State Department Noon Briefing, May 12
|Wednesday May 12,
U.S. Department of State
BRIEFER: Richard Boucher, Spokesman
12:30 p.m. EDT
MR. BOUCHER: Good afternoon, ladies and gentlemen. If I can, I'd just like to highlight one even that I think some of you were able to attend. We signed today with Panama an agreement in support of the Proliferation Security Initiative. It's a ship boarding agreement similar to the one we signed with Liberia on February 11th.
It builds on very successful existing maritime law enforcement assistance arrangement that we have with Panama and it provides, in this case, reciprocal authority to board sea vessels suspected of carrying illicit shipments of weapons of mass destruction, their delivery systems or related materials.
The agreement was signed for the United States by Under Secretary John Bolton and for Panama by His Excellency Arnulfo Escalona, the Minister of Government and Justice of Panama.
Panama is the world's largest ship registry. This agreement sends a strong signal to proliferators that the United States and Panama will not allow the use of their vessels for the transfer to a transfer of items of proliferation concern.
The signing of this agreement is another important step forward on operationalizing the Proliferation Security Initiative and strengthening the mechanisms that the international community has at its disposal to deal with suspected cargos involving weapons of mass destruction.
I'd point out that when you take the shipping registry of Panama, the shipping registry of Liberia, and the ships that are registered in the Proliferation Security Initiative countries, this brings to -- we're getting close to about 50 percent of the world's shipping that will be covered by these consensual boarding agreements; and, therefore, the tool is available and expanding. And we'll, of course, continue to pursue these sorts of agreements with other governments as well.
QUESTION: It's been a while since we had a tally. Do you happen to know how many countries are partners under the President's initiative?
MR. BOUCHER: I don't think the actual core group has changed at this point. There are a lot of governments that we're working with one way or the other.
QUESTION: Just about? I --
MR. BOUCHER: Yeah, that there are issues of people who might join. I'm not sure that's all been resolved. If it has, I'll give you an updated list; otherwise, I haven't heard anything new.
QUESTION: Which of the other major shipping registry countries are you looking to sign deals with?
MR. BOUCHER: I think, basically, we're looking to sign deals with other countries kind of in the order of their prominence in world shipping, and so we're looking at the next ones on the list. I don't want to put out a list at this point. We're talking to several governments at this point, though.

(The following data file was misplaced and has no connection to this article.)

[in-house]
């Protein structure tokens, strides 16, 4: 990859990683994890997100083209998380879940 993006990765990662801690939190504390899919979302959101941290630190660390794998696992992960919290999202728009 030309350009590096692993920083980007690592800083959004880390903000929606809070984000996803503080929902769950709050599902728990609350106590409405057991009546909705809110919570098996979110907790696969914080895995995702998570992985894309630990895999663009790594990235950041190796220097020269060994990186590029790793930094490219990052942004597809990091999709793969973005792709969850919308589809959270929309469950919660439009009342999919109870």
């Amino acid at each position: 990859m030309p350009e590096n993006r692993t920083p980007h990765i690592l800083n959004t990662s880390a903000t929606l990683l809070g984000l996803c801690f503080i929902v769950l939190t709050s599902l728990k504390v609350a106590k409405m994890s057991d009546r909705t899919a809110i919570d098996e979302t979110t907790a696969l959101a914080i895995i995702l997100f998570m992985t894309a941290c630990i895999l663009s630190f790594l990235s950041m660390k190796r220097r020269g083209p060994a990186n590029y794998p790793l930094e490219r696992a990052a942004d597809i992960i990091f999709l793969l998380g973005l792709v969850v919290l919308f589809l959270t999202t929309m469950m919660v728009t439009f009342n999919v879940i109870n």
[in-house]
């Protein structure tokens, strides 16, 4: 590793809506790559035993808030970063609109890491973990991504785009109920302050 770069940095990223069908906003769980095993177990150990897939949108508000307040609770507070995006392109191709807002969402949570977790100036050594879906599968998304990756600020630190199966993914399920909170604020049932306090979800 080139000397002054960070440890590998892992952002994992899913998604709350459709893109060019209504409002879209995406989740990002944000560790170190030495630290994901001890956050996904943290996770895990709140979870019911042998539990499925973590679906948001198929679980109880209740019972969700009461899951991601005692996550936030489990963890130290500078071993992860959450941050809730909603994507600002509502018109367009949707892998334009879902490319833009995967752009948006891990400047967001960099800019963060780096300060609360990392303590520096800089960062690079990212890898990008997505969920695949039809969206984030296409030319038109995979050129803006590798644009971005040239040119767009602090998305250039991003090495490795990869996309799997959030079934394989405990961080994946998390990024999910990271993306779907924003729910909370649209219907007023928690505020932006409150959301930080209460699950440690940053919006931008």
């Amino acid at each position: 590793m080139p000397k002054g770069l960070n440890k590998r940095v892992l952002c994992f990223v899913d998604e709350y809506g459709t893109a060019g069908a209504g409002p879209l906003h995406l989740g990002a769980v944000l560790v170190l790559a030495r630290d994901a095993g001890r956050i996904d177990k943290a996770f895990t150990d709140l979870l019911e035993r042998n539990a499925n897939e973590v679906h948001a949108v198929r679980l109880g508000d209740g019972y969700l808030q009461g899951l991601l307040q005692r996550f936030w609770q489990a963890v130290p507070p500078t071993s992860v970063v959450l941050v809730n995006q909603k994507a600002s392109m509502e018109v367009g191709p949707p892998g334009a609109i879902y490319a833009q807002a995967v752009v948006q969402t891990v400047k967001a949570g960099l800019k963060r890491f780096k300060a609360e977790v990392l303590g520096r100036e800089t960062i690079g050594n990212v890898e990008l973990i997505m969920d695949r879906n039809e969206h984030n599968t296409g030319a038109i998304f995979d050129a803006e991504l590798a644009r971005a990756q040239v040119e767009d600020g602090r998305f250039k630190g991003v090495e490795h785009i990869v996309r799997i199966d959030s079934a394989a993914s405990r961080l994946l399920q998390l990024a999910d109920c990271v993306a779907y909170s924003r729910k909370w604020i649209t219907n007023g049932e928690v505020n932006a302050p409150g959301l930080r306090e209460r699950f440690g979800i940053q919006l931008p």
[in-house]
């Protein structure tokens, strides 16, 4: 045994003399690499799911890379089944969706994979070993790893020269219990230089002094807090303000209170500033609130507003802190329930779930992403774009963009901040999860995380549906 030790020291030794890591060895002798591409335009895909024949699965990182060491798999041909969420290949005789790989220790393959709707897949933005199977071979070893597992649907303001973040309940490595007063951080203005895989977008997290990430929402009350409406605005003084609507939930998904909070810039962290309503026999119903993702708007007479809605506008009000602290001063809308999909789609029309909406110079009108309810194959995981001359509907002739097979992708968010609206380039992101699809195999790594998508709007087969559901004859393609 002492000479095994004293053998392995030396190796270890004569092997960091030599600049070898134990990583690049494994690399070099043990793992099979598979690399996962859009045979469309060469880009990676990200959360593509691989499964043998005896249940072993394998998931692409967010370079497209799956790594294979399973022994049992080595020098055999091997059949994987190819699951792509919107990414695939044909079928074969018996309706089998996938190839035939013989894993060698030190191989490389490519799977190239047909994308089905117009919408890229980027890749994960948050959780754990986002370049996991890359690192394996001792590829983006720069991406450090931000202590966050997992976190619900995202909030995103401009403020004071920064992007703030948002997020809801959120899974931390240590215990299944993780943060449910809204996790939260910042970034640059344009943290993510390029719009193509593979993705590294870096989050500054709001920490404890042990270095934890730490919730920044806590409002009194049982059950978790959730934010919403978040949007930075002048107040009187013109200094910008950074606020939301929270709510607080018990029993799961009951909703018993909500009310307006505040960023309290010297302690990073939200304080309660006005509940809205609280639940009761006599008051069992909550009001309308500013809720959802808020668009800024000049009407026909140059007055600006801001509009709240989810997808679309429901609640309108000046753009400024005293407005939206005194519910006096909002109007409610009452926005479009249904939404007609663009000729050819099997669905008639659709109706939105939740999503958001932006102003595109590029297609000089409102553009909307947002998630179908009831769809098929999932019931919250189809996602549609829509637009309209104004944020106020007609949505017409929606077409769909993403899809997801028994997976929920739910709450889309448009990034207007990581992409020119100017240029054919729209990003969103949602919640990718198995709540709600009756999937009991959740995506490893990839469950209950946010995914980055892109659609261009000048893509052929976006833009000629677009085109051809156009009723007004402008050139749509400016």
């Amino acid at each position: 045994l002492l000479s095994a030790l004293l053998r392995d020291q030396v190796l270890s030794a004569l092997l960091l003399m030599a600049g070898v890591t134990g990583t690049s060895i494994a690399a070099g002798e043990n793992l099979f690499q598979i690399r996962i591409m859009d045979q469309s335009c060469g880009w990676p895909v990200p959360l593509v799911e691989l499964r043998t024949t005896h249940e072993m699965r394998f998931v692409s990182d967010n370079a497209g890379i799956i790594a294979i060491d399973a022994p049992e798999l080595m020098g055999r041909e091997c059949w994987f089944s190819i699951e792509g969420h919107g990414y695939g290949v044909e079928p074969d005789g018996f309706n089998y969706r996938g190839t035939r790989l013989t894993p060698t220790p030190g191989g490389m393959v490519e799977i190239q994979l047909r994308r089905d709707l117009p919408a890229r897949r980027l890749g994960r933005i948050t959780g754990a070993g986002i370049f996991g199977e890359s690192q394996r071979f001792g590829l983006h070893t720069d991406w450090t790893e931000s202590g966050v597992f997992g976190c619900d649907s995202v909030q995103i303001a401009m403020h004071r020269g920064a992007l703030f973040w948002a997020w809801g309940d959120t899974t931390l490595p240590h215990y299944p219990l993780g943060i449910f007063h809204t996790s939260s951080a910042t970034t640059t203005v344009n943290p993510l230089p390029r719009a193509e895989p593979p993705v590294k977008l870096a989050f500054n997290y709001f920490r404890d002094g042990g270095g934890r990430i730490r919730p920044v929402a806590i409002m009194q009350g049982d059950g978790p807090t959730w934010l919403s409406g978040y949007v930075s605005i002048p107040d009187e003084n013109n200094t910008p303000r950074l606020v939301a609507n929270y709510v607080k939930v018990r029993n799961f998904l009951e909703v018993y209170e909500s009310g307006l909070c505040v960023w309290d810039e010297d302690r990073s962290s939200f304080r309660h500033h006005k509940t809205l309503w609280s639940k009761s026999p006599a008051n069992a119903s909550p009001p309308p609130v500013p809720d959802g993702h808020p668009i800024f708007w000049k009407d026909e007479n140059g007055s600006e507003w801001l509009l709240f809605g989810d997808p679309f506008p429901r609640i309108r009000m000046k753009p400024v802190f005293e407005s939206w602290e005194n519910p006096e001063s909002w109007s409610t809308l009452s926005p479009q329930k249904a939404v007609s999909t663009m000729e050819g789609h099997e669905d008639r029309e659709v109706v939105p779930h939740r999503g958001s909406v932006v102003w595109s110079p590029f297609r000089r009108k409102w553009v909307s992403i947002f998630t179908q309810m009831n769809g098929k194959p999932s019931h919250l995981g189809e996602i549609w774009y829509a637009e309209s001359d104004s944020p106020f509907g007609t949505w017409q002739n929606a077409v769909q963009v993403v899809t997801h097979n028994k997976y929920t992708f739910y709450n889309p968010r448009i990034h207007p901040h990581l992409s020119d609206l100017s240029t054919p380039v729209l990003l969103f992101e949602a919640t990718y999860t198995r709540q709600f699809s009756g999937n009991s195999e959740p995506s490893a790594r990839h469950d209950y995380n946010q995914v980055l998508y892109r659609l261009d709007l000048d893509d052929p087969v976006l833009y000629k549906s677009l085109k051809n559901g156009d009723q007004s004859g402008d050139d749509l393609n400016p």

QUESTION: Can I just ask a kind of a technical question? And I missed the event upstairs, so maybe this was answered. But this applies only to Panamanian-flagged vessels? So if I was a ship, or if I was -- well, not if I was a ship. (Laughter.) If there was a ship that --
MR. BOUCHER: Where would your water line be, yeah? (Laughter.)
QUESTION: If there was a ship --
QUESTION: It would be a barge and you know it.
QUESTION: -- that happened to be flagged, that was registered in a non-PSI country or a non-Panamanian or non-Liberian country going through the canal, does this apply to them?
MR. BOUCHER: No, this applies to ships registered in Panama. The other one applied to ships registered in Liberia. And that's why we want to go through the other major shipping registries and sign agreements with others.
QUESTION: So, if it's not --
MR. BOUCHER: Different -- the -- one of the things the Proliferation Security Initiative has done is to look at the legal aspects of stopping, inspecting, dealing with cargos that might be located in territorial waters or on the high seas, so it would be a different set of rules that would apply. I don't really have the straight answer on what would apply to a ship going through the Panama Canal.
QUESTION: But, Richard --
MR. BOUCHER: Matt's still finishing his question.
QUESTION: I'm sorry.
QUESTION: Yeah, well, I was going to ask. No, I won't.
MR. BOUCHER: Does that pretty much deal with it?
QUESTION: Well, I think you won't be able to answer it, so I'll ask later and maybe the question can be, can be taken.
MR. BOUCHER: Yeah.
QUESTION: If there's -- but this agreement only applies to the U.S. and Panama. I mean, other PSIs, other PSI countries aren't covered by the agreement with Panama, are they?
MR. BOUCHER: No. But this establishes a basis for them to conclude agreements with other governments and other countries.
They can -- so we have laid out, between the U.S. and Panama, a set of reciprocal procedures for U.S. ships and Panamanian ships. And Panama can also sign similar agreements with other governments, presumably, with very similar type of arrangements.
QUESTION: Did you ask Panama to become a member of PSI?
MR. BOUCHER: That's not necessarily, that's not necessary in this case. The case is to have agreed procedures with Panama in advance, so if there comes anywhere in the world a situation where we think a Panamanian-registered ship is carrying proliferating materials, that we're then able to go through these procedures with Panama relatively easily and quickly, and whoever is involved might -- could do the boarding.